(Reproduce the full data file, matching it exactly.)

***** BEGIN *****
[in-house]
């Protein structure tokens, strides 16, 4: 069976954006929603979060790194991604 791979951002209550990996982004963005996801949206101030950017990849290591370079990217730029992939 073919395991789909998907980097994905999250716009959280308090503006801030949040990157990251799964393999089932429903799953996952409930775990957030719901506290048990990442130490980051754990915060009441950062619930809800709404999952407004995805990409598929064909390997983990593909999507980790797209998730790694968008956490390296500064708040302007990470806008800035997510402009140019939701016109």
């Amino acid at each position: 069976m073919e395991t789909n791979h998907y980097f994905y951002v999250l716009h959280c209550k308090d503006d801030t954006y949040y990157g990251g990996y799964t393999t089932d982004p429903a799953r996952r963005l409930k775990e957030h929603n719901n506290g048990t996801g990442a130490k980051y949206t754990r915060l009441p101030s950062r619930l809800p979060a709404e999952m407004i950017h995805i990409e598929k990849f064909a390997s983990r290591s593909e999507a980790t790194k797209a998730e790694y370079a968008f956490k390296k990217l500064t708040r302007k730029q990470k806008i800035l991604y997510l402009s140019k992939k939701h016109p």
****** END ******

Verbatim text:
[in-house]
């Protein structure tokens, strides 16, 4: 069976954006929603979060790194991604 791979951002209550990996982004963005996801949206101030950017990849290591370079990217730029992939 073919395991789909998907980097994905999250716009959280308090503006801030949040990157990251799964393999089932429903799953996952409930775990957030719901506290048990990442130490980051754990915060009441950062619930809800709404999952407004995805990409598929064909390997983990593909999507980790797209998730790694968008956490390296500064708040302007990470806008800035997510402009140019939701016109």
């Amino acid at each position: 069976m073919e395991t789909n791979h998907y980097f994905y951002v999250l716009h959280c209550k308090d503006d801030t954006y949040y990157g990251g990996y799964t393999t089932d982004p429903a799953r996952r963005l409930k775990e957030h929603n719901n506290g048990t996801g990442a130490k980051y949206t754990r915060l009441p101030s950062r619930l809800p979060a709404e999952m407004i950017h995805i990409e598929k990849f064909a390997s983990r290591s593909e999507a980790t790194k797209a998730e790694y370079a968008f956490k390296k990217l500064t708040r302007k730029q990470k806008i800035l991604y997510l402009s140019k992939k939701h016109p």